v-bind="props"
  />
</template>

<script>
import externalComponent from './utils/external-component';

export default {
  name: 'DynamicComponent',
  props: {
    component: {
      required: true,
      type: Object,
    },
    props: {
      default: () => ({}),
      type: Object,
    },
  },
  data() {
    return {
      computedComponent: null,
    };
  },
  watch: {
    component: {
      immediate: true,
      handler(newComponent, prevComponent = '') {
        if (newComponent.url === prevComponent.url) return;

        this.computedComponent = () => externalComponent(this.component.url);
      },
    },
  },
};
</script>

Here you can see the code of the DynamicComponent component. We take a component and a props object as properties. In order to automatically load a new version of the component whenever the component property updates, we use a watcher on the respective property.

The props property is bound to the dynamic component <Component> using v-bind which passes all the properties of the given object as separate properties to the component.


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Building a news feed component

Now let’s combine everything we’ve built so far to create a simple news feed component.

<template>
  <FrameLiveFeed
    v-slot="{ entities: news }"
    endpoint="http://localhost:8200/news"
  >
    <ul>
      <li
        v-for="newsEntity in news"
        :key="newsEntity.data.id"
      >
        <DynamicComponent
          :component="newsEntity.component"
          :props="newsEntity.data"
        />
      </li>
    </ul>
  </FrameLiveFeed>
</template>

<script>
import DynamicComponent from './DynamicComponent.vue';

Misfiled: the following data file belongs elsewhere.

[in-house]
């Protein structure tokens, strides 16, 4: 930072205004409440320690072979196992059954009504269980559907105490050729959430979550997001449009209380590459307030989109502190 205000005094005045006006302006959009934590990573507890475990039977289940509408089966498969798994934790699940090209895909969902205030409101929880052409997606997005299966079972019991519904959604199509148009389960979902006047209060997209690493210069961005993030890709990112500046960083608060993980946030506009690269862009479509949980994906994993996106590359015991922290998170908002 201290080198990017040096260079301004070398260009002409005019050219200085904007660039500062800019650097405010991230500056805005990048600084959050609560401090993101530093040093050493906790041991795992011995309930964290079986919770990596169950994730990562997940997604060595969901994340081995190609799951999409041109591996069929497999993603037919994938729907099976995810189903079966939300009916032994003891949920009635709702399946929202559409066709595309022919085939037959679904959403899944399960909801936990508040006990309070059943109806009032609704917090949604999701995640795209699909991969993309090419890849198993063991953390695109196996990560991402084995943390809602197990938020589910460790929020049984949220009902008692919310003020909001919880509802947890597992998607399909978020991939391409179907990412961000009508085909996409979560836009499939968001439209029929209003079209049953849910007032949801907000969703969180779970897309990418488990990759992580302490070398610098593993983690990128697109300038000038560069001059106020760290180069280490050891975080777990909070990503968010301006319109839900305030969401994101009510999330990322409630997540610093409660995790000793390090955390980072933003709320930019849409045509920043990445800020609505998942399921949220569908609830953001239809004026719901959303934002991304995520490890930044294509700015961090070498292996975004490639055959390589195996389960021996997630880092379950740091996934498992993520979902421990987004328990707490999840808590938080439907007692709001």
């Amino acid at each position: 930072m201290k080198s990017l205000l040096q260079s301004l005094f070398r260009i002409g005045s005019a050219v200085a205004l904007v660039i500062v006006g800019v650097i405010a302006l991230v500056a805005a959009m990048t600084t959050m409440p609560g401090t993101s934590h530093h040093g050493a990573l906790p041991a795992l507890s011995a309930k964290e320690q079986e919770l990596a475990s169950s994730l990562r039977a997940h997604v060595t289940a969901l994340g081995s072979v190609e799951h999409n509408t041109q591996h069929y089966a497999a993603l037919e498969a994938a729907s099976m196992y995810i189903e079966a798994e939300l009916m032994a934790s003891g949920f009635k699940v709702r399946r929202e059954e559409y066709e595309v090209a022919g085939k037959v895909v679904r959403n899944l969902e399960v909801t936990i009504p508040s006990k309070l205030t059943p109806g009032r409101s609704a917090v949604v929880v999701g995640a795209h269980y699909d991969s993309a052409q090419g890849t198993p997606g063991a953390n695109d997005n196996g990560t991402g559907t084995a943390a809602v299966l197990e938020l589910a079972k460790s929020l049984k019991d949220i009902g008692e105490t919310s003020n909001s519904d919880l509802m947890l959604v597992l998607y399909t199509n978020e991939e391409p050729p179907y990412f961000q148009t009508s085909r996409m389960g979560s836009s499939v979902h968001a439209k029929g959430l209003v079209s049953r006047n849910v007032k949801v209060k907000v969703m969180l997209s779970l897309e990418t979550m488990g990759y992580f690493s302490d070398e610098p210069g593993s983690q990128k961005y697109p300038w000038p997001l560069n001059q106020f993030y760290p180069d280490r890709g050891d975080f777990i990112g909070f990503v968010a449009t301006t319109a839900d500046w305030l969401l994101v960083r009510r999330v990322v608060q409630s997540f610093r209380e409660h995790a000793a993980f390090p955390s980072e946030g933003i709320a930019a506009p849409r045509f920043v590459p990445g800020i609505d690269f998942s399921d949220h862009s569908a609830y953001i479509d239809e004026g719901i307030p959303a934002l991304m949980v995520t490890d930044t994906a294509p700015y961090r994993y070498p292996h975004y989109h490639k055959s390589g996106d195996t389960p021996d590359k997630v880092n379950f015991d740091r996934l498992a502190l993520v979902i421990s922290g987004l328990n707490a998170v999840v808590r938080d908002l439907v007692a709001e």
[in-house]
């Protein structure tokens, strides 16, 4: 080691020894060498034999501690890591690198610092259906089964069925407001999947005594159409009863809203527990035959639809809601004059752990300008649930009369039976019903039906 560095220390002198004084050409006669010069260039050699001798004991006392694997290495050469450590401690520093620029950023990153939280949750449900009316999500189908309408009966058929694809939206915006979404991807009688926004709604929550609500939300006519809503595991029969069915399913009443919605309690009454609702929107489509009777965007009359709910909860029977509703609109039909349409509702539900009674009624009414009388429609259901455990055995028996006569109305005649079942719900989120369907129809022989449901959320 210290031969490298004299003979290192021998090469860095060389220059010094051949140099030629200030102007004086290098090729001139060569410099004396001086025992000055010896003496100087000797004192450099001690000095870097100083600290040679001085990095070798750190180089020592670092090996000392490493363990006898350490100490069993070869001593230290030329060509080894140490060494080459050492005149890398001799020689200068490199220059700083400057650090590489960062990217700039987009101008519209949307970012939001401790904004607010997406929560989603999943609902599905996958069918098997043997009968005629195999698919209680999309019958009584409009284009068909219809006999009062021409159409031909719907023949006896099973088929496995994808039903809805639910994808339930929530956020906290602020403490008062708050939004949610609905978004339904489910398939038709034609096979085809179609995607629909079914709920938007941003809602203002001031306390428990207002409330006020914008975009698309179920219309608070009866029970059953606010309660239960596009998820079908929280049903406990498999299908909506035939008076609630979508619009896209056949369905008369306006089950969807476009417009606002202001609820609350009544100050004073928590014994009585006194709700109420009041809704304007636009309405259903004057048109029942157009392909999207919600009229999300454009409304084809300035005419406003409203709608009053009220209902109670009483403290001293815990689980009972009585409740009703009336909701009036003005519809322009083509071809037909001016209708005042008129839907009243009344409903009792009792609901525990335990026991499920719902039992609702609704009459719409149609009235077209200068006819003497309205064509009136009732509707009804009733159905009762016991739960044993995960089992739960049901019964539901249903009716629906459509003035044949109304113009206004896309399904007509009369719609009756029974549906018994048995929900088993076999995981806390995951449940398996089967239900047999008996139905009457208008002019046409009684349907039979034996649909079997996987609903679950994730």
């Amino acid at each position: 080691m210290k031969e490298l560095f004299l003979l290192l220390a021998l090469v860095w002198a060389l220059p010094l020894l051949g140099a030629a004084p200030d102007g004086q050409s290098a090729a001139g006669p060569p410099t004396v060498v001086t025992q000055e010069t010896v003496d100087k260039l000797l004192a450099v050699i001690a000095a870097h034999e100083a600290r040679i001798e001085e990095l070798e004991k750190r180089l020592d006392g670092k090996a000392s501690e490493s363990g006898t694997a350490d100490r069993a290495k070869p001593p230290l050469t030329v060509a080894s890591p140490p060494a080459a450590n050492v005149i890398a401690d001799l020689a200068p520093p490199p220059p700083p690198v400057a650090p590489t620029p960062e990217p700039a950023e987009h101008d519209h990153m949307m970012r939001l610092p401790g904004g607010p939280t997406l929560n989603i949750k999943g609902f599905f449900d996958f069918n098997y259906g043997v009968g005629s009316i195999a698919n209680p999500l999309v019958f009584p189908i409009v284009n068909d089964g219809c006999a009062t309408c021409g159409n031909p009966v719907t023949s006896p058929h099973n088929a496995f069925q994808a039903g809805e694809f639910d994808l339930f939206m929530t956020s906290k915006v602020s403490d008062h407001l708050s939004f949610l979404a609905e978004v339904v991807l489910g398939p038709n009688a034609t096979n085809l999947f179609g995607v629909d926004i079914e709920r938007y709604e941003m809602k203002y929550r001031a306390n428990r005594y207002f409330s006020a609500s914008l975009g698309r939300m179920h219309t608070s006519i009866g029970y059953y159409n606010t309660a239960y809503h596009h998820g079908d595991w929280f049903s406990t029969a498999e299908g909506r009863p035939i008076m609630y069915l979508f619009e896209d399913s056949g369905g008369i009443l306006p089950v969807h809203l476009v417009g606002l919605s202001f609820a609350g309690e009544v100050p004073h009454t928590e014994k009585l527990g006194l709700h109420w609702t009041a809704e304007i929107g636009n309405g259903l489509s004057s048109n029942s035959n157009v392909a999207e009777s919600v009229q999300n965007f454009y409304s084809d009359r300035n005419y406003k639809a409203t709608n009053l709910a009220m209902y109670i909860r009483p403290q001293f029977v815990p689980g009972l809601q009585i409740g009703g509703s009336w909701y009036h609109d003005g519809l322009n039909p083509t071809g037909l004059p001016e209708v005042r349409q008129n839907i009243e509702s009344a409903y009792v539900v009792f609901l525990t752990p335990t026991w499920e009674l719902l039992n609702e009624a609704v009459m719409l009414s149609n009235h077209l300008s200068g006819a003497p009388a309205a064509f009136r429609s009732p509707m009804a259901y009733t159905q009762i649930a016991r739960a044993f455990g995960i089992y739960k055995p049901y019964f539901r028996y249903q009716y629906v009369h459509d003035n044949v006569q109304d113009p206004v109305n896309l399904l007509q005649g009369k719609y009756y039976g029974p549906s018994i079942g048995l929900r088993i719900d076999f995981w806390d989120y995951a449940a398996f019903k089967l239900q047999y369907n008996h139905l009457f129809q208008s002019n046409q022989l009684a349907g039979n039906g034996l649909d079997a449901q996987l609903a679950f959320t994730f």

import FrameLiveFeed from './frames/FrameLiveFeed.vue';

export default {
  name: 'NewsFeed',
  components: {
    DynamicComponent,
    FrameLiveFeed,
  },
};
</script>

In the following video you can see the automatically updating news feed component in action. Note that not only the content is dynamically updated but also the underlying component of the last news item.

First a new item is added, then the last item is updated

Wrapping it up

Using this approach makes it possible to build very simple Vue.js consumer applications which don’t have to know an awful lot about all of the components which might be used to render certain content types. A central distribution server can push new components to its clients at any point in time. This opens a whole lot of exciting opportunities for building large scale applications and systems.

But keep in mind: this example is a very naive implementation of the concept. It is simply not possible to build a business grade application over the course of one (or event two) blog articles. There might be some aspects of the concept which you have to tweak for the scale of your application.